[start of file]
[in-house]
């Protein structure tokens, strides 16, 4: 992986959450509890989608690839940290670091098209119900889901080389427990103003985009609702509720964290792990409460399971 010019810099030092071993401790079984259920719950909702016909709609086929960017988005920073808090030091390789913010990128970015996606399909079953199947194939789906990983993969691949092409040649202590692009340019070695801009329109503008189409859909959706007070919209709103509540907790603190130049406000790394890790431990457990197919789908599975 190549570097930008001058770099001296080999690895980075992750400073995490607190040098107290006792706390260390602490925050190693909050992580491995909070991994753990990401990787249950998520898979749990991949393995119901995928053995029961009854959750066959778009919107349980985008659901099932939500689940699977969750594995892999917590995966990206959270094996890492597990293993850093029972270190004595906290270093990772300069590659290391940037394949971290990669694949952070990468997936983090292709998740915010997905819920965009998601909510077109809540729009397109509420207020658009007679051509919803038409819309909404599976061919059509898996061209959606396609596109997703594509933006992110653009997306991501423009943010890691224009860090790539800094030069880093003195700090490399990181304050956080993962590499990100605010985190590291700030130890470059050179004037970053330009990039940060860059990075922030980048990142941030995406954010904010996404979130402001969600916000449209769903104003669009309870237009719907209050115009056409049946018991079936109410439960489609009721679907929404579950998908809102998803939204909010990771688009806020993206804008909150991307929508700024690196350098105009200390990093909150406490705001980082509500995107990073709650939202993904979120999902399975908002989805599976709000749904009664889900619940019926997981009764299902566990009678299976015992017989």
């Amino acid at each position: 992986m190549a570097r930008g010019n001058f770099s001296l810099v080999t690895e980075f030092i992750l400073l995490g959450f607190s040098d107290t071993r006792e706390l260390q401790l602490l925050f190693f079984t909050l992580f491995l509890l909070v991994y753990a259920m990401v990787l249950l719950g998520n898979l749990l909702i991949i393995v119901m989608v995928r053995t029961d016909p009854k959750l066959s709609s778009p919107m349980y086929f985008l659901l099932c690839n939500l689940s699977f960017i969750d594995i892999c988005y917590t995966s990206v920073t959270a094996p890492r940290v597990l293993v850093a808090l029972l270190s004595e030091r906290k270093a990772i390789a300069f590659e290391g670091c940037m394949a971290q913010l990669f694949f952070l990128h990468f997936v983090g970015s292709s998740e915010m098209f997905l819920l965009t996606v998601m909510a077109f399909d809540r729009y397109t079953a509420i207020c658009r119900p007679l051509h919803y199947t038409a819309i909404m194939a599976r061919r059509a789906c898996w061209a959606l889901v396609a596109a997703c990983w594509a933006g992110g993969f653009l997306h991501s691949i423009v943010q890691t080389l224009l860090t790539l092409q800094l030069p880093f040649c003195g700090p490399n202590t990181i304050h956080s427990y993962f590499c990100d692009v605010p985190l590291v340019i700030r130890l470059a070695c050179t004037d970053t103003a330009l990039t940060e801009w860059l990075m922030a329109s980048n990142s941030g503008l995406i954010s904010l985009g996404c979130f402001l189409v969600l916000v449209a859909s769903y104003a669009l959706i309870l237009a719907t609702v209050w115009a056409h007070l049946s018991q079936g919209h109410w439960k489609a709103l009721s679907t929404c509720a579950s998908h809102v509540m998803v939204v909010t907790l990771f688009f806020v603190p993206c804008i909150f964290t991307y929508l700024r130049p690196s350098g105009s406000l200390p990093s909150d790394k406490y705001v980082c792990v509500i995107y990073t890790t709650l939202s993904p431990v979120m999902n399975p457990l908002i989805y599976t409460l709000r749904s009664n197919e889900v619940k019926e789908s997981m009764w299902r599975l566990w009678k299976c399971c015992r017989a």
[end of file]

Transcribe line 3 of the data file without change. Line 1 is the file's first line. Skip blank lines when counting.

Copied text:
């Amino acid at each position: 992986m190549a570097r930008g010019n001058f770099s001296l810099v080999t690895e980075f030092i992750l400073l995490g959450f607190s040098d107290t071993r006792e706390l260390q401790l602490l925050f190693f079984t909050l992580f491995l509890l909070v991994y753990a259920m990401v990787l249950l719950g998520n898979l749990l909702i991949i393995v119901m989608v995928r053995t029961d016909p009854k959750l066959s709609s778009p919107m349980y086929f985008l659901l099932c690839n939500l689940s699977f960017i969750d594995i892999c988005y917590t995966s990206v920073t959270a094996p890492r940290v597990l293993v850093a808090l029972l270190s004595e030091r906290k270093a990772i390789a300069f590659e290391g670091c940037m394949a971290q913010l990669f694949f952070l990128h990468f997936v983090g970015s292709s998740e915010m098209f997905l819920l965009t996606v998601m909510a077109f399909d809540r729009y397109t079953a509420i207020c658009r119900p007679l051509h919803y199947t038409a819309i909404m194939a599976r061919r059509a789906c898996w061209a959606l889901v396609a596109a997703c990983w594509a933006g992110g993969f653009l997306h991501s691949i423009v943010q890691t080389l224009l860090t790539l092409q800094l030069p880093f040649c003195g700090p490399n202590t990181i304050h956080s427990y993962f590499c990100d692009v605010p985190l590291v340019i700030r130890l470059a070695c050179t004037d970053t103003a330009l990039t940060e801009w860059l990075m922030a329109s980048n990142s941030g503008l995406i954010s904010l985009g996404c979130f402001l189409v969600l916000v449209a859909s769903y104003a669009l959706i309870l237009a719907t609702v209050w115009a056409h007070l049946s018991q079936g919209h109410w439960k489609a709103l009721s679907t929404c509720a579950s998908h809102v509540m998803v939204v909010t907790l990771f688009f806020v603190p993206c804008i909150f964290t991307y929508l700024r130049p690196s350098g105009s406000l200390p990093s909150d790394k406490y705001v980082c792990v509500i995107y990073t890790t709650l939202s993904p431990v979120m999902n399975p457990l908002i989805y599976t409460l709000r749904s009664n197919e889900v619940k019926e789908s997981m009764w299902r599975l566990w009678k299976c399971c015992r017989a």